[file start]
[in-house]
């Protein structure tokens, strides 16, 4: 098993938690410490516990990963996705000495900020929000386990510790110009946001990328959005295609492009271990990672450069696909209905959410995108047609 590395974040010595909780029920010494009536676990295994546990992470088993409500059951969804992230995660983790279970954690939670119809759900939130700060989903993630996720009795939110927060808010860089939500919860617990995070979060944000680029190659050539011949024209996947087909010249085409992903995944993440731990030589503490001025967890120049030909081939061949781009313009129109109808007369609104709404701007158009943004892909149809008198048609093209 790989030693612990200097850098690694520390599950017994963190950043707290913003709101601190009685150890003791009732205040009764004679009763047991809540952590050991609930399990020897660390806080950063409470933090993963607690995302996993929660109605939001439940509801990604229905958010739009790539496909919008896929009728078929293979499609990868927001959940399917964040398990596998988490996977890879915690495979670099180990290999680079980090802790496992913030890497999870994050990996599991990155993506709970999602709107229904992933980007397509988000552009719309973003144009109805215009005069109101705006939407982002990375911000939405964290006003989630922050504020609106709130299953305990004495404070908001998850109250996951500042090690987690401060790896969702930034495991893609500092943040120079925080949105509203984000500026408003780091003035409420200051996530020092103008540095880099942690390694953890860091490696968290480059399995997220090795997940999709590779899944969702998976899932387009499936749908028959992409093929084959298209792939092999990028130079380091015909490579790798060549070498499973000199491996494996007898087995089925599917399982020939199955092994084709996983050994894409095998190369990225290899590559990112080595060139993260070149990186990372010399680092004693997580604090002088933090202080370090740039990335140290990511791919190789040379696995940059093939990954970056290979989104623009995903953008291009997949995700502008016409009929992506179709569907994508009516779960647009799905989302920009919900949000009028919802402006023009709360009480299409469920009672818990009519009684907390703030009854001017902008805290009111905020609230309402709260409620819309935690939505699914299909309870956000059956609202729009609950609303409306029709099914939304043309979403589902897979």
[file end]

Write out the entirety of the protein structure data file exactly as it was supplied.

[in-house]
């Protein structure tokens, strides 16, 4: 098993938690410490516990990963996705000495900020929000386990510790110009946001990328959005295609492009271990990672450069696909209905959410995108047609 590395974040010595909780029920010494009536676990295994546990992470088993409500059951969804992230995660983790279970954690939670119809759900939130700060989903993630996720009795939110927060808010860089939500919860617990995070979060944000680029190659050539011949024209996947087909010249085409992903995944993440731990030589503490001025967890120049030909081939061949781009313009129109109808007369609104709404701007158009943004892909149809008198048609093209 790989030693612990200097850098690694520390599950017994963190950043707290913003709101601190009685150890003791009732205040009764004679009763047991809540952590050991609930399990020897660390806080950063409470933090993963607690995302996993929660109605939001439940509801990604229905958010739009790539496909919008896929009728078929293979499609990868927001959940399917964040398990596998988490996977890879915690495979670099180990290999680079980090802790496992913030890497999870994050990996599991990155993506709970999602709107229904992933980007397509988000552009719309973003144009109805215009005069109101705006939407982002990375911000939405964290006003989630922050504020609106709130299953305990004495404070908001998850109250996951500042090690987690401060790896969702930034495991893609500092943040120079925080949105509203984000500026408003780091003035409420200051996530020092103008540095880099942690390694953890860091490696968290480059399995997220090795997940999709590779899944969702998976899932387009499936749908028959992409093929084959298209792939092999990028130079380091015909490579790798060549070498499973000199491996494996007898087995089925599917399982020939199955092994084709996983050994894409095998190369990225290899590559990112080595060139993260070149990186990372010399680092004693997580604090002088933090202080370090740039990335140290990511791919190789040379696995940059093939990954970056290979989104623009995903953008291009997949995700502008016409009929992506179709569907994508009516779960647009799905989302920009919900949000009028919802402006023009709360009480299409469920009672818990009519009684907390703030009854001017902008805290009111905020609230309402709260409620819309935690939505699914299909309870956000059956609202729009609950609303409306029709099914939304043309979403589902897979």